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Monday, 20 December, 1999, 13:54 GMT
The blurring of politics

Shaun Woodward: Following the middle way

By political correspondent Nick Assinder

Shaun Woodward switched political parties claiming he had not left the Tory party, but it had parted company with him.

He claimed the Conservatives had moved so far to the right under William Hague that he now felt happier with New Labour.

Tony Blair's party, he suggested, had moved so far into the middle ground that it was now the natural home for many Tories.

The implication was that any number of "Old" Tory MPs felt the same and might be persuaded to follow his example.

Ever since Tony Blair came to power he has faced accusations from the left that New Labour is virtually indistinguishable from the Tory party.

He has apparently been happy to take those comparisons. He constantly steals the old Conservative slogan to claim Labour is now the One Nation party.

And, of course, he adopted the previous government's spending programme virtually lock, stock and barrel.

Tory policies

And there is no doubt that much of the policies adopted by Tony Blair since the election - on privatisation, law and order and elements of social security spending - could have come from Tory ministers.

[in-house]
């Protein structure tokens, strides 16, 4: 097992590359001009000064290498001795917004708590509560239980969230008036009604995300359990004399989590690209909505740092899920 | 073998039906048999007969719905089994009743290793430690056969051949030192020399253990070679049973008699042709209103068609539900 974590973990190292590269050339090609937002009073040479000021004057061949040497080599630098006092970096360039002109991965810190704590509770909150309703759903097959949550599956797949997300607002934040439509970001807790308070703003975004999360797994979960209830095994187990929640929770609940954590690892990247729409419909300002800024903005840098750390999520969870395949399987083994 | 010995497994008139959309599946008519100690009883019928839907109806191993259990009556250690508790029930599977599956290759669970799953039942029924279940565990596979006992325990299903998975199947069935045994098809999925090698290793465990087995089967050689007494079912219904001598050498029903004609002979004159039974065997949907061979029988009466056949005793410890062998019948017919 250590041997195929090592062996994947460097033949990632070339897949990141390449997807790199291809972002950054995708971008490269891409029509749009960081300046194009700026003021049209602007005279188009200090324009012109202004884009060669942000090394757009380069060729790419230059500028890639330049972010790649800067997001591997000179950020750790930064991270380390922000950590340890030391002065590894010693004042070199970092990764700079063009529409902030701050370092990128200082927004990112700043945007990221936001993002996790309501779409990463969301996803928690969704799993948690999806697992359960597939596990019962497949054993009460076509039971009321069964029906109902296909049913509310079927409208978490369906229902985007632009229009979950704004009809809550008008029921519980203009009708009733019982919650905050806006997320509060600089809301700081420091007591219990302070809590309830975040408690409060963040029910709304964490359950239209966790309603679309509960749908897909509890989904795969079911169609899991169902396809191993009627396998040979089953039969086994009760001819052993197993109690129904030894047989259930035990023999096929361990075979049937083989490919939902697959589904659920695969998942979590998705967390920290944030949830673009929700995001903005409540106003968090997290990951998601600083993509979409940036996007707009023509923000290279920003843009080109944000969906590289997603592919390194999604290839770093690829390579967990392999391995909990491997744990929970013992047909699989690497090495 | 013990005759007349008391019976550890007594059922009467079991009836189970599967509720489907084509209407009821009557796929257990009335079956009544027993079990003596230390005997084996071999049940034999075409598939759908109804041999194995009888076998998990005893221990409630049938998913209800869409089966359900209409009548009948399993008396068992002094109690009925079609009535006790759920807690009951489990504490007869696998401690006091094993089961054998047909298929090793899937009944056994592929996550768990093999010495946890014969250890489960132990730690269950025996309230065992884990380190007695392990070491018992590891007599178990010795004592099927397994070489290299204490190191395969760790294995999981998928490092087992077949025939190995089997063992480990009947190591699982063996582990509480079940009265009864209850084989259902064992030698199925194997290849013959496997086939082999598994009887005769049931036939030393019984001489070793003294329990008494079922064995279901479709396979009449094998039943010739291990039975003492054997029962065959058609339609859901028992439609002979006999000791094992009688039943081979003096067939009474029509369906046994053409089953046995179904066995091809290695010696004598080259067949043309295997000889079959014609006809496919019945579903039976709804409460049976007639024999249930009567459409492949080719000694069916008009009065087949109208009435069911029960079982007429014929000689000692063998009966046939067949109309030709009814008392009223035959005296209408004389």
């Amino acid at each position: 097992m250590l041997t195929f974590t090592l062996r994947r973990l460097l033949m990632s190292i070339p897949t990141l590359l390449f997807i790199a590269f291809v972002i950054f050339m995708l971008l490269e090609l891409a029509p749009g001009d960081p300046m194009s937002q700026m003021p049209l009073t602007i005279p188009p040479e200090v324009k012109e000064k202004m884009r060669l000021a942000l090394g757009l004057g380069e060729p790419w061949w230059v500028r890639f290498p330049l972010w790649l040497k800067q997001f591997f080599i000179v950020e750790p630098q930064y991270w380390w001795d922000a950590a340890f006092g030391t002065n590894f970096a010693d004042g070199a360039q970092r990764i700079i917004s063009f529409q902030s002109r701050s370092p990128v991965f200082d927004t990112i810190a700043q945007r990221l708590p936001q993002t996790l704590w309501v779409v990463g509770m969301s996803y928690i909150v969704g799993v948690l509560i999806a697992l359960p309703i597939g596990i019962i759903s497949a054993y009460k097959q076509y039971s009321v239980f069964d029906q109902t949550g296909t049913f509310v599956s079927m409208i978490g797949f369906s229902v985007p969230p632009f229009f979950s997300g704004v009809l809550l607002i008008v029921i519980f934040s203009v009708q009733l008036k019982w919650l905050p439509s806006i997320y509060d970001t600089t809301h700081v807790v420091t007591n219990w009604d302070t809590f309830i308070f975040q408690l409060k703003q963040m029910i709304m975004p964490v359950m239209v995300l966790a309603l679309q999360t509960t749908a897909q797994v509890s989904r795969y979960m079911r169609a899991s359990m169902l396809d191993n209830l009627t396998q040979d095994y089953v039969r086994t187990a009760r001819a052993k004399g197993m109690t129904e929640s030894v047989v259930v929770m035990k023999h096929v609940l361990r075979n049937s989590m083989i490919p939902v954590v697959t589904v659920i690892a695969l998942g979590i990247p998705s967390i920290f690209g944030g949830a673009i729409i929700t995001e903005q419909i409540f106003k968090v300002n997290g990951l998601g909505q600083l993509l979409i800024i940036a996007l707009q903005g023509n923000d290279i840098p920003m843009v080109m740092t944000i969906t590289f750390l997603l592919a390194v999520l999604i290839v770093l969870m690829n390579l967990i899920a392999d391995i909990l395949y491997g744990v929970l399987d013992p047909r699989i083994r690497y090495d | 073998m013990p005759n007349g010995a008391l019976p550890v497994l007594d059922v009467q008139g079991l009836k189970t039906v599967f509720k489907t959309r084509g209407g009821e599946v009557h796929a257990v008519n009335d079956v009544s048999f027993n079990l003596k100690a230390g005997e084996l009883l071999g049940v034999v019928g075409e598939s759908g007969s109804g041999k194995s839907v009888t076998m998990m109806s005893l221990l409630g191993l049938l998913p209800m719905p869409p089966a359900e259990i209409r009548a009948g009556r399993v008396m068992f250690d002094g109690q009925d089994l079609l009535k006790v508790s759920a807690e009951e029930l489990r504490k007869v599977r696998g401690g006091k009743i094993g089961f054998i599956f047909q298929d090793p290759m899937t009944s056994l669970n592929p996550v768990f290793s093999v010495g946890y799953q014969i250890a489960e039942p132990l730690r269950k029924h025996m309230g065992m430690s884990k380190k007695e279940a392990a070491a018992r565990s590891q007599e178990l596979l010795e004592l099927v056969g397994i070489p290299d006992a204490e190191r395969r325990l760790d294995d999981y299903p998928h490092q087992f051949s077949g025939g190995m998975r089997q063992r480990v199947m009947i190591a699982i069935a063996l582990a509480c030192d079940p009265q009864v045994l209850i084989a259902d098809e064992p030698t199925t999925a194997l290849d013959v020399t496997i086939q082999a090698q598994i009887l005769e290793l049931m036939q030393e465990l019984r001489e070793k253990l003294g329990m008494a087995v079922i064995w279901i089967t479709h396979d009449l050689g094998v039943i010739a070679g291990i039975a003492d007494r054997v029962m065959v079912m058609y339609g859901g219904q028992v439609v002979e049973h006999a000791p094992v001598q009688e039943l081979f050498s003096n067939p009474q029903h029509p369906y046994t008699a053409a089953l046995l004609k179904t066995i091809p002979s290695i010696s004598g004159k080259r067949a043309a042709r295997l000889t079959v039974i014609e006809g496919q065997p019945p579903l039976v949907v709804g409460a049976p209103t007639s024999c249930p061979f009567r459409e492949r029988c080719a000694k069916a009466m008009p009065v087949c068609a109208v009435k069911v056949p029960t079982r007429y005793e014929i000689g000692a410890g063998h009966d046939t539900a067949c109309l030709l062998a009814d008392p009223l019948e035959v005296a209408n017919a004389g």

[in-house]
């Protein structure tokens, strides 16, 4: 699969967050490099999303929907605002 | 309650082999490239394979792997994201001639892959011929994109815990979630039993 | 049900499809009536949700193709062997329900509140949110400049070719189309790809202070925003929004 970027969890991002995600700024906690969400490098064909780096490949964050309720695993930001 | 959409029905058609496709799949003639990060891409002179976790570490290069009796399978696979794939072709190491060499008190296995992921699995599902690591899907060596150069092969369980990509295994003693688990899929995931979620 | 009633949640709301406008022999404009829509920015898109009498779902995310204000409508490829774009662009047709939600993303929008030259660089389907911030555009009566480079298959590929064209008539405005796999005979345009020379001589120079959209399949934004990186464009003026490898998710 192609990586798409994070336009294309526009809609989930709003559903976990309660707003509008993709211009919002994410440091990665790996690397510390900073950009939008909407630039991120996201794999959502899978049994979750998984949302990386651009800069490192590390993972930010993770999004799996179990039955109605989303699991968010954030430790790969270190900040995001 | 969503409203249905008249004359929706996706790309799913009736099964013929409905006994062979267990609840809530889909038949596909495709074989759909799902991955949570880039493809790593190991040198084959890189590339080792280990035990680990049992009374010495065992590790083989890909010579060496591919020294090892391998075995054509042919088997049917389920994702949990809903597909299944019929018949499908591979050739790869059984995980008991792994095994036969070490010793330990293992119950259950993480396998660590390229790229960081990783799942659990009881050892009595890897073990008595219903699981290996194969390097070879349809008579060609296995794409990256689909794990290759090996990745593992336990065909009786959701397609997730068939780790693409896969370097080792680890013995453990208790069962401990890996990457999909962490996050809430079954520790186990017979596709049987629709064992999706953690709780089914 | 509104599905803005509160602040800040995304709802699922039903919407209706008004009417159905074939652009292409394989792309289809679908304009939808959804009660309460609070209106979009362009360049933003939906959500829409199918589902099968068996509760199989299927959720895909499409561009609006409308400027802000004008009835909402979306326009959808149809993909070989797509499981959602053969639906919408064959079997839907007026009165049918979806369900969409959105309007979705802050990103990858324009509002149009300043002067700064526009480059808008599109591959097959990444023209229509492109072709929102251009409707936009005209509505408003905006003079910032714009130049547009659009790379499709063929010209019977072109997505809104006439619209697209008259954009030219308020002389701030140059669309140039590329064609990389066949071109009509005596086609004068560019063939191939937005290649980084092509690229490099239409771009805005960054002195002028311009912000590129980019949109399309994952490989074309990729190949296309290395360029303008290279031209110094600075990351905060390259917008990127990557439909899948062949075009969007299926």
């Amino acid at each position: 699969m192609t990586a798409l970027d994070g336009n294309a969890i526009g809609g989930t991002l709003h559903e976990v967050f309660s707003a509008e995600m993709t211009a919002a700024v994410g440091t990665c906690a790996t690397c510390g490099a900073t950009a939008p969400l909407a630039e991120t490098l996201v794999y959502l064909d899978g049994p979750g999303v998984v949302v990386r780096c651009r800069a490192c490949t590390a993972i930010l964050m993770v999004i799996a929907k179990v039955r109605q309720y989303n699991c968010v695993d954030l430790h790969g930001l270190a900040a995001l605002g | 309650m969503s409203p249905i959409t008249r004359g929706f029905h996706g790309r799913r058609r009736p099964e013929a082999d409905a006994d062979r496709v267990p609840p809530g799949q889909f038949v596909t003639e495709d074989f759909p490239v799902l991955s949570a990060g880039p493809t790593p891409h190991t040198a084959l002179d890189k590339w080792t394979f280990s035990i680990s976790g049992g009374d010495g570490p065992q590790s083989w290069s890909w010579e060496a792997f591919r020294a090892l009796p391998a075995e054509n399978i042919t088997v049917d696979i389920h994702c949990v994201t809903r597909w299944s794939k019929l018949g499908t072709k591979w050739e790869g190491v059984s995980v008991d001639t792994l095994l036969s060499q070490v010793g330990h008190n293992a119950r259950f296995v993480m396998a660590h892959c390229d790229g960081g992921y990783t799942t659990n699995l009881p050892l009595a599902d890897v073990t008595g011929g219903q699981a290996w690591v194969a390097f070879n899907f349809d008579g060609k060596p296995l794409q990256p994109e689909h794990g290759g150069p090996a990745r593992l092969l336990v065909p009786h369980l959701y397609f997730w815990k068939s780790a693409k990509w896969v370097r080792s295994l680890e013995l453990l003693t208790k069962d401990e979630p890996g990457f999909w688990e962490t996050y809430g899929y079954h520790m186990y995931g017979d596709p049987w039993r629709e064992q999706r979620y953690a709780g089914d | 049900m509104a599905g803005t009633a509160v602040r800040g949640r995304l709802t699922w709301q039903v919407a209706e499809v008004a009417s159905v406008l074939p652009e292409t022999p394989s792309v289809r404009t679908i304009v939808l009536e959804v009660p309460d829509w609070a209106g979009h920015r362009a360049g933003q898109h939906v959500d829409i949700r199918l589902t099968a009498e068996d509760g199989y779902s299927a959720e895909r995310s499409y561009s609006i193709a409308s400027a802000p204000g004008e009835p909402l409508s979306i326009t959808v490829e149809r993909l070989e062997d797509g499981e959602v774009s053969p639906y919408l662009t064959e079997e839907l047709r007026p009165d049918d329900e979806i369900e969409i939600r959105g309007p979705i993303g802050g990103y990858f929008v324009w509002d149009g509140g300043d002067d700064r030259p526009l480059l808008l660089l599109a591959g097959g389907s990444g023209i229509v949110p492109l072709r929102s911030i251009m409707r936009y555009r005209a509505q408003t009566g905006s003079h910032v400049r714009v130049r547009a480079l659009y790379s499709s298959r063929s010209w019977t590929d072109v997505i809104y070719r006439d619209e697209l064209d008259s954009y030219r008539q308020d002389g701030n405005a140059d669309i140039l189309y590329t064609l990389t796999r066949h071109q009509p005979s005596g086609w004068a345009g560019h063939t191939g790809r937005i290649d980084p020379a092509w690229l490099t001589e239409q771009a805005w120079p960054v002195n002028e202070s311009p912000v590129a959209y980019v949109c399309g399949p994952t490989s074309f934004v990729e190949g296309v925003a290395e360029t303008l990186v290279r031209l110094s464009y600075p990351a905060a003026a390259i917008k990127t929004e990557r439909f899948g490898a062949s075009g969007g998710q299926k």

There are even one or two - such as giving the Bank of England independence, cutting benefits to the disabled and single parents - that Tory governments probably would not have dared introduce.

Gordon Brown's budgets, despite containing some redistribute elements, have also been marked by the sort of "prudence and caution" than was previously seen as alien to the Labour party.

That has led many trades unionists and left-wingers to express disillusion at the lack of extra cash for the public services and to claim Mr Blair is a traitor to the movement.

Labour will point to issues like the social chapter and the national minimum wage to show the huge differences between the two parties.

Meanwhile, the Tories have been redesigning their policies and, on many social issues, can appear as liberal as New Labour.

No ideology

Shadow ministers also like to claim that Labour has not changed its spots at all and is just as "Old" as it ever was.

And more often than not nowadays, the arguments are not ideological - for example, on taxation - but technical, or even managerial, with each side claiming they can do the same thing as the other, only better.

It does appear that, while Tony Blair's "project" to create a new centre-left grouping may have failed, politics has converged.

There is one glaring exception, of course - Europe. Both parties have their dissenters but the gulf between Labour and the Tories is huge and has widened over the euro.

And there is not telling how that gulf may develop between now and the next election.

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See also:
19 Dec 99 |  UK Politics
Fallout grows over Tory turncoat
20 Dec 99 |  UK Politics
Woodward in his own words
20 Dec 99 |  UK Politics
Labour hopes of Tory split

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